Standing #WithMalala

Classes start at my college this week, and for the first time in four years, I haven’t been running around like a crazy person buying textbooks at a 300% markup and trying to keep track of how many papers the professors assign on the first day of class. Don’t get me wrong, I loved college. I made the best of friends, I learned about myself, I found things I was passionate about.

I’m passionate about all forms of coffee. I’m passionate about living healthfully. I’m passionate about eating cupcakes. And I’m passionate about education for girls. I decided to go to college, and to not (at least at this point) go on to graduate school. But that was MY CHOICE. I made that decision FOR MYSELF. And I believe that every girl should get to do the same, no matter where she lives.


Malala Yousafzai, 18-yr-old Wonder Woman, Nobel Peace Prize winner, and advocate for education for girls is my hero. To recap: Malala grew up in Pakistan and loved going to school. She loved to learn about chemistry and mathematics. She loved school and learning so much that she and a few of her friends continued to attend their local school even after the Taliban told them they needed to stop going to school. On the way home from school one day, Malala’s bus was stopped and some Taliban men came aboard. They shot Malala in the head, and shot her friends as well. Yet somehow, Malala lived. She is thriving, actually. Malala is now an internationally-known spokeswoman for the right of all girls to have an education.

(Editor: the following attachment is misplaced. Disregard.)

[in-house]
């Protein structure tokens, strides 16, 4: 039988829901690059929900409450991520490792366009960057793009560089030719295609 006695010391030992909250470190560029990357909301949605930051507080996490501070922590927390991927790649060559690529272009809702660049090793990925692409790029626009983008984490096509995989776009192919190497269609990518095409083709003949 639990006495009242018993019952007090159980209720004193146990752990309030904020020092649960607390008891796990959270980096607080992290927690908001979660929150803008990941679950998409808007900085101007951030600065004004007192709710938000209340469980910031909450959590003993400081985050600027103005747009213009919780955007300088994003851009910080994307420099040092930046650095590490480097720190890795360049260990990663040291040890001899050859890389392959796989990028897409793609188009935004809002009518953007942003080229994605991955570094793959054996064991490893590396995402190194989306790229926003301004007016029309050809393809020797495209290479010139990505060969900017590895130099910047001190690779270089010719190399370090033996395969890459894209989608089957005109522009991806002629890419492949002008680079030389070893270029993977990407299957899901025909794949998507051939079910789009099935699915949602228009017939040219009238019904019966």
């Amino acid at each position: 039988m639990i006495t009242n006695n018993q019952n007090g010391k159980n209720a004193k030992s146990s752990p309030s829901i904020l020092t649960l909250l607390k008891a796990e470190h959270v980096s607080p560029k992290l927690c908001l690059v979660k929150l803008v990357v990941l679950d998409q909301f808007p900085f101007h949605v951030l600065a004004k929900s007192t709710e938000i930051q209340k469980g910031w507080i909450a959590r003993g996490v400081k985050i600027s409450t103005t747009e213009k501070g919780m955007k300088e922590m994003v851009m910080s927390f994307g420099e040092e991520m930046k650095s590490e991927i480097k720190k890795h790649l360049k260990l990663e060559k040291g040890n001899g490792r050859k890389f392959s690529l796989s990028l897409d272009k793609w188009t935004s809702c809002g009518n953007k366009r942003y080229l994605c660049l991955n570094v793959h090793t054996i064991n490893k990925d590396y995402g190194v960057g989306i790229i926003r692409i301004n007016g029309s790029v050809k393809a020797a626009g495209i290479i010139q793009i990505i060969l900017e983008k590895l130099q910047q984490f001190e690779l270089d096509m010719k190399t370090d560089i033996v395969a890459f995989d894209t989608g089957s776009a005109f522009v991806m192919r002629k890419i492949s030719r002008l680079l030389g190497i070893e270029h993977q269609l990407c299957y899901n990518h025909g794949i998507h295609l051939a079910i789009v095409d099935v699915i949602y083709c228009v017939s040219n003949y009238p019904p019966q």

Right now, over 60 million girls around the world are missing out on the education they deserve. Girls who have access to 12 years of education improve the heath and wealth of their communities. Better-educated girls are less likely to marry and have their first babies when they are very young. They are also more likely to have healthier children and less likely to contract HIV/AIDS and malaria.* 12 years of education can alter the cycle of poverty for communities around the world.

The Malala Fund works with partners all over the world in order to help empower girls and amplify their voices, invest in local education leaders and programs, and campaign for resources for education and safe schools for every child. If education for girls is something that you find yourself being passionate about, you can help the cause! Check out for ways to donate or for more information about Malala and the stories of other girls fighting for their own education.

ICYMI: She wrote a book, “I Am Malala”

i am malala

and has a documentary out during the month of October, “He Named Me Malala“.he-named-me-malala-poster

To my girlfriends who are still in school, remember that while the homework isn’t fun and you’d love to have a free Sunday to watch Netflix on your couch, remind yourself that you are fortunate enough to be growing your education and bettering yourself and your community. And I’ll remind myself of the same thing as I make payments on my student loans. (Yikes.)

Let’s stand #WithMalala and girls around the world for the right to a high-quality education.

*stats from

Most #adulting thing I did today: Got the windshield replaced on my 1992 Volvo, Lars.

Least #adulting thing I did today: Ate a cupcake and saved the frosting for last.

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